13 Seemingly Obvious Tips for the Amateur Hiker, That Might Not Be So Obvious
STEAMBOAT SPRINGS, COLORADO—Hiking is nothing more than taking a long walk. One could wax forever about the psychological and physical benefits of getting back to our roots in nature, exercising our bodies somewhere other than a sterilized gym, and clearing our minds for just a few hours. I’m prone to doing just that, but for now I'll skip the "philosophical diatribes" tag and talk about a few things that you should probably know before going on a hike. Even though it is just a long walk, like any trip, being prepared will give you the most out of your journey.
1) Food, food, food. Bring food. Bring more food than you need. Don’t bring the kitchen sink, but a few apples, bananas, or an extra Clif Bar or two will go a long way towards happiness and satisfaction. Nothing will make you want to turn back to the trailhead more than gnawing pangs of hunger, which are guaranteed to strike after burning a few hundred calories. When in doubt, throw some snacks in the bag.
2) On the same note, bring enough water. Just…do it. Hydrate accordingly before you set off; nothing is worse than getting dry mouth on the first mile, chugging a bunch of water, and having it slosh around your stomach as you traverse ridgelines and scramble over rocky outcrops. Get yourself a good water bottle, or even a Camelbak. Sure, it might look a bit douchey to wear one of these, but you’ll quickly appreciate why people do so when you get thirsty under the hot sun. If you’re hardcore, bring a Steripen that you can use to drink water from a stream or river. They’ll kill any bacteria and ensure that you don’t spend the next six months on the shitter.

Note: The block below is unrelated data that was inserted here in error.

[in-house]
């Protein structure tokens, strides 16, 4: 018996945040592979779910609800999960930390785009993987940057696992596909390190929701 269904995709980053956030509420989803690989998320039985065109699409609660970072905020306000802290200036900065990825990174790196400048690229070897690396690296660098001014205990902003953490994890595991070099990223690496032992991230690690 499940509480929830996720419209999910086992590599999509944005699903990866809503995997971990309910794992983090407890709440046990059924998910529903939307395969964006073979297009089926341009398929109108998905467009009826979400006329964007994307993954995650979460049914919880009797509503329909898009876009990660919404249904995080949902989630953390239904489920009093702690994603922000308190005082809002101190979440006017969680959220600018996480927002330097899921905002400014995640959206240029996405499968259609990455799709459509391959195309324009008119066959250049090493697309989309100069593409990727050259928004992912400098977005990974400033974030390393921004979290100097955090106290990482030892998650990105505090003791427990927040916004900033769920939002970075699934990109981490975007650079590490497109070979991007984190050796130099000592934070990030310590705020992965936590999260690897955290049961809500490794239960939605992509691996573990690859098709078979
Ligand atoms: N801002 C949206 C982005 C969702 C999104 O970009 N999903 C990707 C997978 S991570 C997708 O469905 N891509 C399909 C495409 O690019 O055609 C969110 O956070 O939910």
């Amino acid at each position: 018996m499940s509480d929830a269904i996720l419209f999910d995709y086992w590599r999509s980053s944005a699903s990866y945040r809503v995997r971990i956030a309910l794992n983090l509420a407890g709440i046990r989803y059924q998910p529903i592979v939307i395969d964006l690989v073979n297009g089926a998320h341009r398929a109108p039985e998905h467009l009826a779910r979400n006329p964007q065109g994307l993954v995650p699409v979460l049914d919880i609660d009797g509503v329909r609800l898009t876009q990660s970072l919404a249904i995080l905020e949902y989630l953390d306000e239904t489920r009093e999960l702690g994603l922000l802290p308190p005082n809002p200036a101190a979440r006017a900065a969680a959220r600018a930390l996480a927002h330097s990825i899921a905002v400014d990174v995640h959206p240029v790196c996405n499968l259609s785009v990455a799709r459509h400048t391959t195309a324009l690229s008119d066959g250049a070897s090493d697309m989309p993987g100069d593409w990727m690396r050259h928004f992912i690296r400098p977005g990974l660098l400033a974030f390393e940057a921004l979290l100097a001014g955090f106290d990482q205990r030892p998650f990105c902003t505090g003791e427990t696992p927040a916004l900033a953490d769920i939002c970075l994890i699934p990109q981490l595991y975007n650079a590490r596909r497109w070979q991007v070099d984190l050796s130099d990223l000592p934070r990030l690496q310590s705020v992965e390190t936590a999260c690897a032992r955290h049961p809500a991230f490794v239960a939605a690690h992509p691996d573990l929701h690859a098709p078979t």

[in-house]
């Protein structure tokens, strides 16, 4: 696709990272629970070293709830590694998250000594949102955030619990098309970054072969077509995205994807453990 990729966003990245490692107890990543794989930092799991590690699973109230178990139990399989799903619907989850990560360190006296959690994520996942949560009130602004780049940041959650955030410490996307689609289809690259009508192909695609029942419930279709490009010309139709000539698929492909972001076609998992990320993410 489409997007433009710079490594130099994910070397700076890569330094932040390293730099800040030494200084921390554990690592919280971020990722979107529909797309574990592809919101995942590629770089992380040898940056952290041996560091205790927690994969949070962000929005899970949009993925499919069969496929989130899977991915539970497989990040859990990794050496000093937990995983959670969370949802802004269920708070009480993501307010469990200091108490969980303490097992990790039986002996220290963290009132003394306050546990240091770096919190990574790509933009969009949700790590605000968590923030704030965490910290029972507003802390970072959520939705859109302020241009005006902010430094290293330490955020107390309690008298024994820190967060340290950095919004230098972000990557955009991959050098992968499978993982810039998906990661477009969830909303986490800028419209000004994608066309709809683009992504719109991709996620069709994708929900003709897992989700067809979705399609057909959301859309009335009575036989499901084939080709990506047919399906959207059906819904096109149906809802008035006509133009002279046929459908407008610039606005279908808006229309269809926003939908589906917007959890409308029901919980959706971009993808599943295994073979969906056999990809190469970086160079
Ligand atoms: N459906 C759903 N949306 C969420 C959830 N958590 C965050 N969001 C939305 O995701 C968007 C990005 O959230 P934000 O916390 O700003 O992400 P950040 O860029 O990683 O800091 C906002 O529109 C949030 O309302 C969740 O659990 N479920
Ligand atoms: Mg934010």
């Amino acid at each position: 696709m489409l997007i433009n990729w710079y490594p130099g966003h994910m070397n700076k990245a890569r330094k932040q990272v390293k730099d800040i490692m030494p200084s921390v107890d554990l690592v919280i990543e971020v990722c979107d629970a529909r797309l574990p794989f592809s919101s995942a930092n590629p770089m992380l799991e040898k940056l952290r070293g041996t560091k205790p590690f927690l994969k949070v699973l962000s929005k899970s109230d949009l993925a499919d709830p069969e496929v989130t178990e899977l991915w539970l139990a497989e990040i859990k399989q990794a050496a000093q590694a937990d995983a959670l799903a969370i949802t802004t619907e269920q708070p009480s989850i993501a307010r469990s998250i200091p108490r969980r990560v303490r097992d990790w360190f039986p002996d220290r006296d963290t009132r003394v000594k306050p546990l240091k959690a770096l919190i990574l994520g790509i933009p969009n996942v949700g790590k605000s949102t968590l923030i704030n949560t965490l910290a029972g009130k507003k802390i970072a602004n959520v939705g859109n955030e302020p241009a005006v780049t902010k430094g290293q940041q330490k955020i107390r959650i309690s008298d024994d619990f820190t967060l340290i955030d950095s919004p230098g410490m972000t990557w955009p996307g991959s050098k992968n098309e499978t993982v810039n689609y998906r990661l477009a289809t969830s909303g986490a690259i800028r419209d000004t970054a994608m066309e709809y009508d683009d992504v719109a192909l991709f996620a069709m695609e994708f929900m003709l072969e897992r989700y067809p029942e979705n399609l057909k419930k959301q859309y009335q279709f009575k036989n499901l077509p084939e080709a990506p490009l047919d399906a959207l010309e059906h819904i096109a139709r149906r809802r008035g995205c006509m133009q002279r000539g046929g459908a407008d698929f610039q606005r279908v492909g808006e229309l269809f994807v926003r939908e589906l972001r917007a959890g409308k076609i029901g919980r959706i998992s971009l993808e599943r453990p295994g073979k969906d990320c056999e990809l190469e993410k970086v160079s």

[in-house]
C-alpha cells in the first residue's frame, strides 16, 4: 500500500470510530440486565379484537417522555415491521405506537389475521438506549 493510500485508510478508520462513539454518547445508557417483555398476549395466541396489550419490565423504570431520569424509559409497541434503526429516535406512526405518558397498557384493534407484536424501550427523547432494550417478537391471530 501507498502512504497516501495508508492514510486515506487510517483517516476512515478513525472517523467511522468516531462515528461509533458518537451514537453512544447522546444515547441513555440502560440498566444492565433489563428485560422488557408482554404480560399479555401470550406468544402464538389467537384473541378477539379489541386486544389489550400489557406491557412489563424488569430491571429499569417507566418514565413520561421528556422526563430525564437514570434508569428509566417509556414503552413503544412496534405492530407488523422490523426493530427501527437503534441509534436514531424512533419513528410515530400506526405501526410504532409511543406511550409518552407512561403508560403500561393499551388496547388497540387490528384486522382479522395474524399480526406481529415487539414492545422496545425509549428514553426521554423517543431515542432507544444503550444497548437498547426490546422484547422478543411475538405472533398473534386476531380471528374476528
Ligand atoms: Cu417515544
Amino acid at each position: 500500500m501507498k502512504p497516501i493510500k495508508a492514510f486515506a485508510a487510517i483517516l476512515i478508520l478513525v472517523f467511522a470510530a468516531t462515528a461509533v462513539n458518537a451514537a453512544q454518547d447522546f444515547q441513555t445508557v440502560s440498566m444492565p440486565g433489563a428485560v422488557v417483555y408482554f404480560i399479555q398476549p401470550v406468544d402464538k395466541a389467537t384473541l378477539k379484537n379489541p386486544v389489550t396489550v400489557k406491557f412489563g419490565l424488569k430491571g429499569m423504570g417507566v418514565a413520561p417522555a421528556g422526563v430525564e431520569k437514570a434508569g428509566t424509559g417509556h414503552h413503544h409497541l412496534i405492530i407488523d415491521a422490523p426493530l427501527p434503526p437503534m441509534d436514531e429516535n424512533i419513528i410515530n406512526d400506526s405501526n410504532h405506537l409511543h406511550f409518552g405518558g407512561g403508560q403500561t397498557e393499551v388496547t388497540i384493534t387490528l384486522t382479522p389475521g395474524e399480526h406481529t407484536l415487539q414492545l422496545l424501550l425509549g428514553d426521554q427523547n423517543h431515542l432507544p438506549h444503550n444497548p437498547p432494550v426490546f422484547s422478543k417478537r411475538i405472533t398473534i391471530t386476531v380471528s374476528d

3) Start earlier than you think. I’m inspired to write this by prancing about Colorado in the summertime, and afternoon thunderstorms are always a “thing”. Nothing spoils a great day in the outdoors like having to turn around because you see thunderheads off in the distance, or huddling for shelter underneath a tree as freezing rain pelts you and your t-shirt for a mere five minutes, ruining the rest of your day as you shiver from the wet cotton hugging your body. Hit the trail early, and reduce your risk of being caught in poor weather.
4) That being said, bring a rain jacket. Yes, it’s a pain in the ass to carry in your bag...it’s bulky, there’s no good spot for it, it gets in the way of your camera and your oranges, and you might not even need it. If you’re going hiking in stealth-mode (bringing as little as possible so you can move as fast as possible), you won’t want to bring a rain jacket. But it’s also the one thing that you’ll most regret not having when you get caught in a downpour. Bite the bullet and buy a rain jacket, and keep it in your bag.
5) Another moisture-related misconception is that it's OK to wear a t-shirt. We associate t-shirts with casual endeavors, and hiking is largely a casual endeavor. However, t-shirts are made of cotton, and cotton gets wet easily. It also takes a long time to dry, unless you set it out in the direct sunlight for a half-hour, which you won’t do. This is an issue because you sweat when you hike, especially when you wear a backpack, and sweat becomes exceedingly uncomfortable it's windy. So again, bite the bullet, and buy a sweat-wicking t-shirt to wear when hiking. You’ll be eternally grateful that you aren’t cruising around in a sopping, cold, shirt with nothing to change into.
6) It should go without saying, but wear sturdy, comfortable shoes. Running shoes might be OK, but you’re best off with a pair of dedicated hiking shoes. Your soles will be forever grateful to your wallet for the sacrifice it’s made; go the extra miles and get waterproof boots and you’ll be set for years. Once broken in, you can feel the difference—you’ll be much more confident climbing rocks, descending on gravel, and getting them dirty than you will be with your fancy-ass Nike running shoes.
7) Keep a bandana in your hiking bag. You can tie it around your face to keep out dust, around your forehead to ward off sweat, wet it and lay it on your neck to cool you off and save your precious skin from the sun, or, in the case of a dire emergency, use it as a tourniquet. Small, cheap, and easy to toss in your pack, it’s a no-brainer to have a bandana on you at all times.